Now, is digital minimalism the right philosophy? Well, probably not for everyone. It seems to be working pretty well. I think it’s a good one. I came up with the term, but there were a lot of people who were doing this and just didn’t have a name for it. The people [who] take this on seem to be having a lot of success. So as a first philosophy, I think it’s a good one. But more important to me is the idea that most people have some philosophy when it comes to this part of their life.
There are a lot of people who try and frame you and digital minimalism as anti-technology, which is obviously not true. Are there any services or tools that you use that you think facilitate concentration, and deep work, and your work life?
As a computer scientist it would be self-defeating if I was anti-technology. That’d be a self-hating career case that I’d made. What I’m pro is critical engagement with technology.
In a period where we get away from that, like industrialization, or like we did during the Dot Com exuberance, we tend to get into trouble. Then when we come back and say, “Let’s be a little bit more critically engaged and figure out what are we trying to do and how can we make tech tools.” I think that’s the pendulum were on.
In terms of my own engagement with technology, especially in the personal sphere, I’ve never had a social media account. I do really like blogging though, I’m a huge booster of blogging. I think the social internet, which has been around since the early ‘90s, is a great way to express yourself, connect with people, and find interesting ideas. When I’m against social media, for example, I’m not against a social internet. I’m against the idea that we need to have one or two companies build their own private internet, behind a wall, guarded, in which they watch everything we do. I’m an old fashioned net nerd. I mean, learn some HTML! I have my own server with my own WordPress instance running on it. No one’s tracking any data on it and it’s all mine. That’s the type of thing that us old tech geeks get a lot of interest out of.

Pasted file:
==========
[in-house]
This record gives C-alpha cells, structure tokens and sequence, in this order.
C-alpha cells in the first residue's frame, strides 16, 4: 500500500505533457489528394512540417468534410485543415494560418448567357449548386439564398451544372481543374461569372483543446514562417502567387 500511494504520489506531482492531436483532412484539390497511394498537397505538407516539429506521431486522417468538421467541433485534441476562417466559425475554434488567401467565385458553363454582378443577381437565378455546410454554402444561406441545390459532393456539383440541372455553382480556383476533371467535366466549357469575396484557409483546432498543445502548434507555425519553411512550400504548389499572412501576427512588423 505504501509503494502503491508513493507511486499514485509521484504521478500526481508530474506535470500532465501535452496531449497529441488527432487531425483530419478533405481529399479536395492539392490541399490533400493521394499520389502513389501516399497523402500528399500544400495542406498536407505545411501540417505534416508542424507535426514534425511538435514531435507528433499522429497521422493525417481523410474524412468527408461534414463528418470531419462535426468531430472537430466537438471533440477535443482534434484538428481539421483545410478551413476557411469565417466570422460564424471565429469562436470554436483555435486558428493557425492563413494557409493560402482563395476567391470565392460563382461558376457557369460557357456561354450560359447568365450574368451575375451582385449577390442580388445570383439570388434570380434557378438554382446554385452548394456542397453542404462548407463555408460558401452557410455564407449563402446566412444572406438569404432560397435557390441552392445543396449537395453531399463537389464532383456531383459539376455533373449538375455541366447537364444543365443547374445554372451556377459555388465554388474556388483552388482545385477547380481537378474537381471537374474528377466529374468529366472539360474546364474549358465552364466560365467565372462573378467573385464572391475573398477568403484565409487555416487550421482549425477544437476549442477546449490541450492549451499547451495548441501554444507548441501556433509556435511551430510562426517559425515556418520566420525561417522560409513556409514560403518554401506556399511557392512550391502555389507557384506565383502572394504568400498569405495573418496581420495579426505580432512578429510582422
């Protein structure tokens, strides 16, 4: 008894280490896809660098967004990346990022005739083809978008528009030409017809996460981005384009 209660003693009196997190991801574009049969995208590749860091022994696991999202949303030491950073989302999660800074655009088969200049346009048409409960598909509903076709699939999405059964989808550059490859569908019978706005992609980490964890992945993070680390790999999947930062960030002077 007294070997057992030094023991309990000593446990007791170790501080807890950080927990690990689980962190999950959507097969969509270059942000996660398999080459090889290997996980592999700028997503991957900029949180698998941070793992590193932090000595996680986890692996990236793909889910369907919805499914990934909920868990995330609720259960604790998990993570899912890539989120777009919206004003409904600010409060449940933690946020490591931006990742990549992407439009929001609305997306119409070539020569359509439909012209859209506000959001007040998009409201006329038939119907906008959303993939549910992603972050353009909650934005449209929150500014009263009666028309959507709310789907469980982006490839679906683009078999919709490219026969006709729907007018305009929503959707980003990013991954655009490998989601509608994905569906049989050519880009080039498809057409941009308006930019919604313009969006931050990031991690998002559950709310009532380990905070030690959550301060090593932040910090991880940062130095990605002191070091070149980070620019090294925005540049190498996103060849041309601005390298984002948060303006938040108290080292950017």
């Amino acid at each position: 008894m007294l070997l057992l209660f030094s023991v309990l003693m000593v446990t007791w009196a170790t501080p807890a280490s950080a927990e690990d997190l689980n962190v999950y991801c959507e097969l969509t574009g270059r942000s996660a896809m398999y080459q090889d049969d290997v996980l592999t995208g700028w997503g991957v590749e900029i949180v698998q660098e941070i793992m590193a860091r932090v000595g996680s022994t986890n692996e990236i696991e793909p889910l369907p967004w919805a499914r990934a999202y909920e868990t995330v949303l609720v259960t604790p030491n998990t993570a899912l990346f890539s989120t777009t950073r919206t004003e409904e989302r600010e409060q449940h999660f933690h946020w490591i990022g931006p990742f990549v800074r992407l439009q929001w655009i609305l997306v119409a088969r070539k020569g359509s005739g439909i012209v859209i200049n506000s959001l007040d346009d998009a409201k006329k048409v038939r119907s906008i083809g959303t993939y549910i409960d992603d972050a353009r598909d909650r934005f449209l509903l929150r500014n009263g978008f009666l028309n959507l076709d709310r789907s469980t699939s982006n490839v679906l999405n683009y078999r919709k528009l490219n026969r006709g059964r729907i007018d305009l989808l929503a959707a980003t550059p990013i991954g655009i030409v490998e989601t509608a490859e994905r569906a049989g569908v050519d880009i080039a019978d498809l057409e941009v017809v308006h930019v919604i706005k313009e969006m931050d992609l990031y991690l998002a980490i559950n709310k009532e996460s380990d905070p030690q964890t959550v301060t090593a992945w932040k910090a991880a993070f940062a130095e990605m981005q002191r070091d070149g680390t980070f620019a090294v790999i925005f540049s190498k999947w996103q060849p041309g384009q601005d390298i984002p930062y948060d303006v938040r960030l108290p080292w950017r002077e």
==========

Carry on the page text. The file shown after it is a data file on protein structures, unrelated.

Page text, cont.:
I have a smartphone, an old generation iPhone, but it doesn’t really have much on it. It’s my wife’s old phone. I’m on a laptop right now. I don’t web surf for the most part so I don’t have a cycle of sites I go through. I also don’t believe in bookmarks because my idea is it’s a perfect filtering tool. You can only remember so many websites so the ones you like the best will be the ones you remember. Whichever ones I happen to remember, those are probably the ones worth checking out anyways.
I have a tech footprint that is pretty similar to someone in the year 2001. I don’t look at my phone a lot. I don’t entertain myself with my computer that much but I have tools. I connect, I do things on the Internet, and so I’m like a circa 2001 tech denizen at this point.
In the past one or two years, we’ve seen a handful of tech companies going against the grain, taking a step away from what Facebook and Instagram are doing with attention economies. They’re maybe trying to build products and tools that make people happy rather than hold their attention. Is that something that you’ve seen as well?
These ideas are definitely out there. Essentially what happens is when you get away from social internet companies that are based off attention and support a 500 billion dollar valuation and say, “We don’t necessarily have to support ourselves off of attention. We don’t necessarily have to be one of the five biggest companies in the world” then a lot more breathing room is opened up.
I think that it’s good for the internet. The more that we have smaller, more agile companies, and products, and people are piecing together more heterogeneous collection of tools. I think it is for the better.